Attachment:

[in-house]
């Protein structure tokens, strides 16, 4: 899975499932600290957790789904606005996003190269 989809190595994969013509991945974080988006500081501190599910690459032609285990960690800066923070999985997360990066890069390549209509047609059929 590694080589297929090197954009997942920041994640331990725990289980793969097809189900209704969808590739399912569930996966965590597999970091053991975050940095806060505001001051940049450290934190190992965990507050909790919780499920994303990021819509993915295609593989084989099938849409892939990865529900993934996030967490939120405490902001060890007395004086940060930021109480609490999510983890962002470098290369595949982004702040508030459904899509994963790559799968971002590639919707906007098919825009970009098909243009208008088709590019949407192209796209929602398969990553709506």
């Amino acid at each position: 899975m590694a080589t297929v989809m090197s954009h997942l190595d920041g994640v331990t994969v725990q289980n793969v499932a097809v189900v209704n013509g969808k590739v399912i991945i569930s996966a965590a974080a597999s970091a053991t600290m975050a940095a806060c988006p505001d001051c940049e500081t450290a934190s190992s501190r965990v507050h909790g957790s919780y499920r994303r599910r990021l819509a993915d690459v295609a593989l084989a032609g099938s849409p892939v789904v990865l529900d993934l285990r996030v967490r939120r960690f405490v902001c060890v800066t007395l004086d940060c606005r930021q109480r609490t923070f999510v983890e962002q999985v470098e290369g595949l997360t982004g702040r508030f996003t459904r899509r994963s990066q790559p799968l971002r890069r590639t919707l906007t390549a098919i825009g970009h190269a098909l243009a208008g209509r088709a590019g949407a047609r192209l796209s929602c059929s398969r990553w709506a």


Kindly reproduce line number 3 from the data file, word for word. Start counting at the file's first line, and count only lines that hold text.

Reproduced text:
């Amino acid at each position: 899975m590694a080589t297929v989809m090197s954009h997942l190595d920041g994640v331990t994969v725990q289980n793969v499932a097809v189900v209704n013509g969808k590739v399912i991945i569930s996966a965590a974080a597999s970091a053991t600290m975050a940095a806060c988006p505001d001051c940049e500081t450290a934190s190992s501190r965990v507050h909790g957790s919780y499920r994303r599910r990021l819509a993915d690459v295609a593989l084989a032609g099938s849409p892939v789904v990865l529900d993934l285990r996030v967490r939120r960690f405490v902001c060890v800066t007395l004086d940060c606005r930021q109480r609490t923070f999510v983890e962002q999985v470098e290369g595949l997360t982004g702040r508030f996003t459904r899509r994963s990066q790559p799968l971002r890069r590639t919707l906007t390549a098919i825009g970009h190269a098909l243009a208008g209509r088709a590019g949407a047609r192209l796209s929602c059929s398969r990553w709506a």